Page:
Then came head shots from the New York Fire and Police Departments, the Port Authority Police Department and companies or institutions with a large presence at the trade center, like Cantor Fitzgerald, Aon, Marsh & McLennan and the Windows on the World restaurant. One-third of all those killed at the trade center on Sept. 11 were either firefighters or Cantor employees.
The biggest step forward came with the collaboration of a group called Voices of September 11. Its 9/11 Living Memorial is composed of images and remembrances from family members. The group asked contributors if the content of their tributes could be transferred to the museum. Nearly 500 said yes, Ramirez said.
By the time the museum opened in 2014, 21 portraits were missing. More than 100 have either been added or replaced with better pictures or higher-quality versions of existing portraits.
“We’re constantly trying to figure out how to find somebody who keeps the memory candle lit who can help us,” Ramirez said.
This month, The Times’ research desk joined the search.
>> Chavez: Born in the Dominican Republic, he worked at Windows on the World. Calls to his widow were not returned, Ramirez said, and attempts to reach a niece and a nephew were fruitless. The Times found a woman living in Manhattan who may be his sister and forwarded her contact information to the museum; it did the same with information for a man who may be Chavez’s son.
>> Gordon: She came to New York from Kingston, Jamaica, and worked for Forte as a food handler. Ramirez said the museum had been in touch with her son and her sister in 2012 and 2014, but no picture had materialized. The Times found the name of a woman in Queens who may be a relative and sent it to the museum.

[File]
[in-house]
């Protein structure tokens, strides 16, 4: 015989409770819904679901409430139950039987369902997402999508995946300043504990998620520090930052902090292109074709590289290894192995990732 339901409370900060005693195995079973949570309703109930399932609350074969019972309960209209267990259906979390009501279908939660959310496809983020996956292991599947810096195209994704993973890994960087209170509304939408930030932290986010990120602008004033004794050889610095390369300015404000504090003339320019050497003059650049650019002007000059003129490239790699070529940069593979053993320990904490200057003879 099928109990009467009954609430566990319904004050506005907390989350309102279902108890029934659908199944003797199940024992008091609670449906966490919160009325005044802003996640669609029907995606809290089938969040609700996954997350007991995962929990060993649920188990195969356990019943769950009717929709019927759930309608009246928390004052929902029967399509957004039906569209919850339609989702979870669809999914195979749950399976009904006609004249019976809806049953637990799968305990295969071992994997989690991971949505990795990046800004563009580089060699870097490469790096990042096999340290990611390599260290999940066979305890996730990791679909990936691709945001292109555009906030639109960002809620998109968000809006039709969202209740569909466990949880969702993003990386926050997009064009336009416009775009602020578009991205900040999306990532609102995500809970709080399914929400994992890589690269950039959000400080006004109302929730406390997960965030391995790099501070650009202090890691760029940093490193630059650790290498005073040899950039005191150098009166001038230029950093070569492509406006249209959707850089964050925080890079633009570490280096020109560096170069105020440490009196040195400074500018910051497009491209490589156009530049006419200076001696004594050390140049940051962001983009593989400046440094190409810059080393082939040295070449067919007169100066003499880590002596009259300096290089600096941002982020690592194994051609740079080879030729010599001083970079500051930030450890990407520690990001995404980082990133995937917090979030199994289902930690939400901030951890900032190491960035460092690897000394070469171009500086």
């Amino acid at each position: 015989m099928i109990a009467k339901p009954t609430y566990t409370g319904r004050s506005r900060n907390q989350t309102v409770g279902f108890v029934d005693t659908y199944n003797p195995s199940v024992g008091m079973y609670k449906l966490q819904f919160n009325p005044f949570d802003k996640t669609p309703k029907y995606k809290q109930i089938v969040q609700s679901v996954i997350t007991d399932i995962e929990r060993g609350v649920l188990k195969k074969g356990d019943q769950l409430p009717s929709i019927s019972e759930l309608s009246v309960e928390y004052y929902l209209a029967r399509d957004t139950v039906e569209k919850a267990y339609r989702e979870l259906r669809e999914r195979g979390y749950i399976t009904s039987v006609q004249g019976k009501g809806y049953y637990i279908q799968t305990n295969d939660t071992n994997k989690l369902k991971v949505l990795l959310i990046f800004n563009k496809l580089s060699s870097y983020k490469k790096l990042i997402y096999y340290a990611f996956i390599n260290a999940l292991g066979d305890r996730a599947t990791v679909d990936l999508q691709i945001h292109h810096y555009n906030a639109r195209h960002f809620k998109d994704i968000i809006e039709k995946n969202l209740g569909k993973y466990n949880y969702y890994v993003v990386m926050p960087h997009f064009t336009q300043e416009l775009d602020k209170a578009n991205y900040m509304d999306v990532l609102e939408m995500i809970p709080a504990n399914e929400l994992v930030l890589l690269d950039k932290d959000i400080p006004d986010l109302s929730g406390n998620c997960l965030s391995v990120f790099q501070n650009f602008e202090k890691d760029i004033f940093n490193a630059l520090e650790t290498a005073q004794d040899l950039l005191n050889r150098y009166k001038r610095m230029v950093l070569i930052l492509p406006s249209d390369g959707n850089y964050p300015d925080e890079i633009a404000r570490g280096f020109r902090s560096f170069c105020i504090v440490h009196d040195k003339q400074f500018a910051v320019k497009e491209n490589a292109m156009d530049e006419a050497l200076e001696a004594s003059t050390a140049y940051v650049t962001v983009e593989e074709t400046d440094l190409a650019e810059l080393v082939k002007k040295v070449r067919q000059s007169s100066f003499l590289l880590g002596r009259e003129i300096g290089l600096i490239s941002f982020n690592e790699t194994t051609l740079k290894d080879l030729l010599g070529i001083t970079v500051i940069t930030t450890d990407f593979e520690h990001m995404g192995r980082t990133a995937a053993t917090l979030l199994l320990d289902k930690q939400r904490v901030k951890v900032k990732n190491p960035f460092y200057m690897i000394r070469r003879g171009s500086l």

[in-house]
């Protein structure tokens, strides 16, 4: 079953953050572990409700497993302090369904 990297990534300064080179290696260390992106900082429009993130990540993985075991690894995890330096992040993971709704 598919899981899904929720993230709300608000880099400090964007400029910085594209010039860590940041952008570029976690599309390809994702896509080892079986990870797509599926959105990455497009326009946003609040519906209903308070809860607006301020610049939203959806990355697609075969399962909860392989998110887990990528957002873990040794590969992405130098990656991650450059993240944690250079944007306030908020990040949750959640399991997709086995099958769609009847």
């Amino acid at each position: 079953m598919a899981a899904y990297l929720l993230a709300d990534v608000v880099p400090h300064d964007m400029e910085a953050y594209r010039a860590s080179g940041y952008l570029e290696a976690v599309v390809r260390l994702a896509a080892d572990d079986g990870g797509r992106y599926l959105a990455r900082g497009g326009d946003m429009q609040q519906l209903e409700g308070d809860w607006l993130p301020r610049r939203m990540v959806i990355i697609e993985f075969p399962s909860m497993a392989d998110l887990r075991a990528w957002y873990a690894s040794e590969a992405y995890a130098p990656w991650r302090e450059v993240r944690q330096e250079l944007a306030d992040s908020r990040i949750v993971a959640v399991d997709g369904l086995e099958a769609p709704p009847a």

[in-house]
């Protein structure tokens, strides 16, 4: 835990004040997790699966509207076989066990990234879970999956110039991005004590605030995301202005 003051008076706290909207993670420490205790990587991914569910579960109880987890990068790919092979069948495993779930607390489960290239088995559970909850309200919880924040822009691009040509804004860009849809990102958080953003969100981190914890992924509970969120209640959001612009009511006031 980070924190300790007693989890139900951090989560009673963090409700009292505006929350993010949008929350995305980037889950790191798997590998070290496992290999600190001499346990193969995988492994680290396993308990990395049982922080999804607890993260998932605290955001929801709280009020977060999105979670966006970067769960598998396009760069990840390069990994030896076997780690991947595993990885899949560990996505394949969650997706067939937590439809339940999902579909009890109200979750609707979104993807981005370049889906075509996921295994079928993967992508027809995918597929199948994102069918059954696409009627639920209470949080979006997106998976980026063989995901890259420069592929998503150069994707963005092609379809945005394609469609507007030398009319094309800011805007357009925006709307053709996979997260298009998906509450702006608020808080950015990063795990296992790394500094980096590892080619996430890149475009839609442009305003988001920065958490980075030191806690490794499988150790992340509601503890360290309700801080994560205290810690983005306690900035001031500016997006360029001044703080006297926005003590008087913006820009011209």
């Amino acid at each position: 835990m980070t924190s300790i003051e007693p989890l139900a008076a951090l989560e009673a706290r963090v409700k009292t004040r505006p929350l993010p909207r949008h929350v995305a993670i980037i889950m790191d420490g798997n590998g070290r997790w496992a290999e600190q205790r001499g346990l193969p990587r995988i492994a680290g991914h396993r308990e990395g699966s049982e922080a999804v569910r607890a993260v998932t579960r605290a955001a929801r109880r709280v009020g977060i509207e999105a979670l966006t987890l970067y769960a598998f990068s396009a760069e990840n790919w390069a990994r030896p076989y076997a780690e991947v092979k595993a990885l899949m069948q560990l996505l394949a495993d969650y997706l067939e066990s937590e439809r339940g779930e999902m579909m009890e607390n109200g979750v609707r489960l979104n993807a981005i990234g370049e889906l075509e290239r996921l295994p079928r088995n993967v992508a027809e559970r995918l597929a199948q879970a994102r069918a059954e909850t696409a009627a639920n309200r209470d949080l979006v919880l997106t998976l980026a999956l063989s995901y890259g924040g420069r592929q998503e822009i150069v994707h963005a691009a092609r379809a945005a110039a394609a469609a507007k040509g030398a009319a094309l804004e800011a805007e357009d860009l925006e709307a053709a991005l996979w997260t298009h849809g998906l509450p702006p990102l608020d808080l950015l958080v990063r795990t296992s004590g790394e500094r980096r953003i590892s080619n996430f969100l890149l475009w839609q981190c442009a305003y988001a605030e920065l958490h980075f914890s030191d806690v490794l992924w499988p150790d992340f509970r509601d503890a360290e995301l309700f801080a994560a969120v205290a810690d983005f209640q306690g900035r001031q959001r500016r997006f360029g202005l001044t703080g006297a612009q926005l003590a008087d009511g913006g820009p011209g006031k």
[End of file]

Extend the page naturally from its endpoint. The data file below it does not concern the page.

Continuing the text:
>> Lomax: A native of Manchester, England, Lomax was an executive at Aon. He lived in Brooklyn. Three efforts to reach his widow were unavailing, Ramirez said, and the September 11 UK Families Support Group did not have his picture. The Times printed a head shot of Lomax in 2002 and provided the museum with leads to his widow and to his father.
>> Mercado: He was a purchasing agent for Windows on the World and was killed in the 1993 bombing. Born in Lima, Peru, Mercado lived in the East New York section of Brooklyn. Ramirez said the museum had “tried extensively” to reach his widow. The Times found what appears to be a picture of Mercado on the Facebook page of one of his daughters and forwarded what may be her telephone number to the museum.
>> Ogletree: He came from Michigan. A “distant cousin” has told the museum he might be able to locate a photograph and send a copy to the museum, Ramirez said.
>> Pratt: A native New Yorker, Pratt worked as a food handler for Forte. “The next of kin had a disconnected phone,” Ramirez said. “There was no email address and nothing but returned letters from the address of record.” She said the museum was now working on leads with the Windows of Hope Family Relief Fund, which serves survivors of those who worked in the food, beverage and hospitality industries.
>> Tung: A resident of Queens and native of Hong Kong, Tung was employed at the First Commercial Bank. Letters to his widow were returned as undeliverable in 2012, 2013 and 2014, Ramirez said, and there was no answer at a home telephone number. The Times learned that Tung might have gone by an Anglicized first name and provided the museum with the phone number of someone in Queens whom he may have known.
“There is no trail we will not pursue,” Ramirez said.
Now there are a few more.